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Why do we include actions even on nodes which will not be reached if the strategy is followed, while defining the pure strategies of an extensive form game?

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    $\begingroup$ Does the answer to this question (economics.stackexchange.com/q/15747/42) help? $\endgroup$ – Herr K. Apr 28 at 18:33
  • $\begingroup$ Because we care about the behaviour of the agent in every node of the game. We need to know the actions that are off the equilibrium path, even the probability to reach this branch of the tree is zero and these actions are non credible, because it tell as about the agents rationality. In most games we do not have the chance to know all the actions that are possible to be followed by some or all the agents, so we can not have a clear vision about the instrumental rationality in any possible path of the game (even those that are not subgame perfect). $\endgroup$ – Hunger Learn Apr 28 at 18:41
  • $\begingroup$ Think of those actions as threats: "if you deviate and do x then I'll do y." Thus, subgame perfection is in a sense a refinement of NE that formalizes the idea of a credible threat. $\endgroup$ – Mmmmmm Apr 28 at 19:05
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Think about a player (female) that moves first and is considering the profitability of deviating. Let's say that according to the strategy she is supposed to play action $x$ and then the second player (male) is supposed to play action $a$. It will not be correct for the first player to think that if she instead chooses $y$, the second player will necessarily still play $a$. Remember this is a sequential game, so after seeing that she chooses $y$ instead of $x$ player 2 can also deviate to some other action, say $b$. Therefore, by specifying the actions that each player will take in each node (even in the ones that are not supposed to be reached according to the strategy) we completely specify the strategy of each player, and can correctly check that no player has profitable deviations.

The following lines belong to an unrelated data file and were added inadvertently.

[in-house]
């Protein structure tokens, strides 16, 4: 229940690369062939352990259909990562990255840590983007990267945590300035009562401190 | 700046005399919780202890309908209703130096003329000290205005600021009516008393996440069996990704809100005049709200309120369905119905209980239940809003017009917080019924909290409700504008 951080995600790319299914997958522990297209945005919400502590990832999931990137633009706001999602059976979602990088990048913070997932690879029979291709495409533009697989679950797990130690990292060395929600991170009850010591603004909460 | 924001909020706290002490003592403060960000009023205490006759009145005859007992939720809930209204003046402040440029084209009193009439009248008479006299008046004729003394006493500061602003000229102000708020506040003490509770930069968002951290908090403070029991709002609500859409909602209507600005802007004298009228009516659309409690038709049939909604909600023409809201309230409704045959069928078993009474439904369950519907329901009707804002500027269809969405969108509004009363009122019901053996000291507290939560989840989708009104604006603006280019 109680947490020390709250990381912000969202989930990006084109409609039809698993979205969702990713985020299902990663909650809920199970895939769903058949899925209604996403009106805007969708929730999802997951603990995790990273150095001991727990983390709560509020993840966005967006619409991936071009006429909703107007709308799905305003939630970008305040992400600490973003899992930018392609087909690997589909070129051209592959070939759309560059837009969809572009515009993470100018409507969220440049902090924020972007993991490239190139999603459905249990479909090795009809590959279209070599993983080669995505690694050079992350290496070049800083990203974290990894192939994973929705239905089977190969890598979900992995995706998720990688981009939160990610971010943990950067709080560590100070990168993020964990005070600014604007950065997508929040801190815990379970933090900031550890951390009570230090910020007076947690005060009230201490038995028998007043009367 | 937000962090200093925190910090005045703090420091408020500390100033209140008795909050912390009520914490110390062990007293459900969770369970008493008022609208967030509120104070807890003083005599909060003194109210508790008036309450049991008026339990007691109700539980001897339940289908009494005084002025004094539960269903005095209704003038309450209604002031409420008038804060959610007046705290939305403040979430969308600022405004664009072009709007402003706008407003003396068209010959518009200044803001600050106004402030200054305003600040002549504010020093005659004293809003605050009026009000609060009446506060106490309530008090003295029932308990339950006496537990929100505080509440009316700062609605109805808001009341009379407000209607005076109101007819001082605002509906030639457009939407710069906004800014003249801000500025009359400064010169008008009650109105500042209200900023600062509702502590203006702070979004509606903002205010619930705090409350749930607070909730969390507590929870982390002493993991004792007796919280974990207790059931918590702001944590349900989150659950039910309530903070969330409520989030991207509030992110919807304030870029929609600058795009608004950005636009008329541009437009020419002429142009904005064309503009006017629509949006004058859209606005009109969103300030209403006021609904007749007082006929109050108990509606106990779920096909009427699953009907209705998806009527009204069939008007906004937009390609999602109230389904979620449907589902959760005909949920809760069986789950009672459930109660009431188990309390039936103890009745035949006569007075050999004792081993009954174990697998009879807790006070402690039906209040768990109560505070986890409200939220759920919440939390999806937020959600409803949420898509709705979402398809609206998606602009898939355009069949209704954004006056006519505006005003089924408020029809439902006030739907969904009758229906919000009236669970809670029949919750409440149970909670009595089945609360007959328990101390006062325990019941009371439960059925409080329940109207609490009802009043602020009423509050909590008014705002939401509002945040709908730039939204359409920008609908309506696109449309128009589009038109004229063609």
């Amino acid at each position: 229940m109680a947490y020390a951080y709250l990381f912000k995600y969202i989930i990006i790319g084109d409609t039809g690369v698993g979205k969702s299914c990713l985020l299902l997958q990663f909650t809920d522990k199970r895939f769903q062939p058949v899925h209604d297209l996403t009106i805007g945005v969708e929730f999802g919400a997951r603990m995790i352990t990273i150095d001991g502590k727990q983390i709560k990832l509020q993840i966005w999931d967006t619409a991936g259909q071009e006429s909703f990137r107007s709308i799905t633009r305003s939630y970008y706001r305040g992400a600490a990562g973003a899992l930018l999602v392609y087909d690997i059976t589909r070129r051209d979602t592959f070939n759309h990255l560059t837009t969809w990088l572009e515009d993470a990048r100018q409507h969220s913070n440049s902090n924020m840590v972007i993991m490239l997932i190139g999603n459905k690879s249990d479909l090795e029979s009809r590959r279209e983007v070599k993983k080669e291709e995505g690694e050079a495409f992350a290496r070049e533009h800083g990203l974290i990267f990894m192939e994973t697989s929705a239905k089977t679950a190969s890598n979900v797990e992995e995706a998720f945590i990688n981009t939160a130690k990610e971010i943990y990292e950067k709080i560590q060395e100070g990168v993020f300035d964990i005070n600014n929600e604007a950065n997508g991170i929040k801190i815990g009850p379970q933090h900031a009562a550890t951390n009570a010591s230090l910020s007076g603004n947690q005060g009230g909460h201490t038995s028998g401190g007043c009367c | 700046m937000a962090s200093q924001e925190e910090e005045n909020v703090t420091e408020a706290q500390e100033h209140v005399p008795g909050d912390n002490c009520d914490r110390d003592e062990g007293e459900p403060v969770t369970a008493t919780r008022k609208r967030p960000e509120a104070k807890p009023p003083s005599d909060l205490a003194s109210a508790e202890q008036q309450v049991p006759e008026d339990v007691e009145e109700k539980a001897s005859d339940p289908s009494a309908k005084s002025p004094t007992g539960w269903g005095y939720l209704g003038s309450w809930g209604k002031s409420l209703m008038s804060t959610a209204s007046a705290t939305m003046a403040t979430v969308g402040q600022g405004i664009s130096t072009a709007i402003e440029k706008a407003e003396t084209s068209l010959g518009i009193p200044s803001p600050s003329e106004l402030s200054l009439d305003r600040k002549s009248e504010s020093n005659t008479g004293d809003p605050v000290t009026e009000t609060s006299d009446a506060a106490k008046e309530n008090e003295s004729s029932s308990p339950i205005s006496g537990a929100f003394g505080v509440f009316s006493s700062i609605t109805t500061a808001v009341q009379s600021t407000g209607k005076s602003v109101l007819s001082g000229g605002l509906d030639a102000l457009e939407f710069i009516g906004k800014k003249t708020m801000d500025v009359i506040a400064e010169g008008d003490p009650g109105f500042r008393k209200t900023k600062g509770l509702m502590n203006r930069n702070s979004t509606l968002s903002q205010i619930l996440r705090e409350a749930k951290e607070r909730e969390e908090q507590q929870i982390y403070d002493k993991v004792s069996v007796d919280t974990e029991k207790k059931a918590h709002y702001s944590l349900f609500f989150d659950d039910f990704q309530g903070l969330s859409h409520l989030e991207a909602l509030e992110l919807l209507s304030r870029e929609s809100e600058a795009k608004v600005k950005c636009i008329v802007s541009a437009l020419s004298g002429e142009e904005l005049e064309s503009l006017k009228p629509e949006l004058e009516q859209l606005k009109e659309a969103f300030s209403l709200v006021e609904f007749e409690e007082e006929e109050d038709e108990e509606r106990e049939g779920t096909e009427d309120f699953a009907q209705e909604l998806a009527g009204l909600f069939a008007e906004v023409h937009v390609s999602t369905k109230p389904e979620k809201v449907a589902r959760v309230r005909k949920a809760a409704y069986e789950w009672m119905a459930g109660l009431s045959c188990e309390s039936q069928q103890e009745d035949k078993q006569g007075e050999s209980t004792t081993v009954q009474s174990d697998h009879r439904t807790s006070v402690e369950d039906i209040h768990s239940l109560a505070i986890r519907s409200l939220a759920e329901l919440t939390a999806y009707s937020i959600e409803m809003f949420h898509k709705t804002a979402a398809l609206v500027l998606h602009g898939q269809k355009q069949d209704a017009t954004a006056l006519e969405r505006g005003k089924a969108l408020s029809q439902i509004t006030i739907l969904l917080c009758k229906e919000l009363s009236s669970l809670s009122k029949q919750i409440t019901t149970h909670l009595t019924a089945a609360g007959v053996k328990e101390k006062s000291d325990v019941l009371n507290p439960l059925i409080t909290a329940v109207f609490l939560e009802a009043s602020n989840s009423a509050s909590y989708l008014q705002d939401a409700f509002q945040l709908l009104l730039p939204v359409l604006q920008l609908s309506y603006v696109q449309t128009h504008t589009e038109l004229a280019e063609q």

In fact, in many games, the only reason why the player that moves first chooses an action $x$ is because of the response of the other player after observing $x$, and the knowledge that choosing something else will also affect the decisions of other players, etc.

In a practical example, if you are playing chess and consider moving your queen to get one step closer to eat an important piece of the other player, you must anticipate they will react to this movement and protect their piece, or attack something more valuable of yours, etc. This is why when thinking about the strategy of the other player you must consider how different they will react depending on which piece you move next and to where.

BTW, chess is really hard to fully specify as a sequential game precisely because the number of possible nodes is massive, and properly specifying a complete strategy for each player has proven extremely hard. However, hopefully it gave you some insight of why actions and strategies are not the same things in an extensive game.

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  • $\begingroup$ Thank you, this clears it. $\endgroup$ – Renee Anthony Apr 29 at 8:22
  • $\begingroup$ Great, in that case, would you mind marking the answer as accepted? $\endgroup$ – Regio Apr 29 at 15:06
  • $\begingroup$ I am sorry, I did not know I was supposed to do that. (New to this). $\endgroup$ – Renee Anthony Apr 29 at 16:47
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    $\begingroup$ No problem :) welcome to the site. $\endgroup$ – Regio Apr 29 at 17:29

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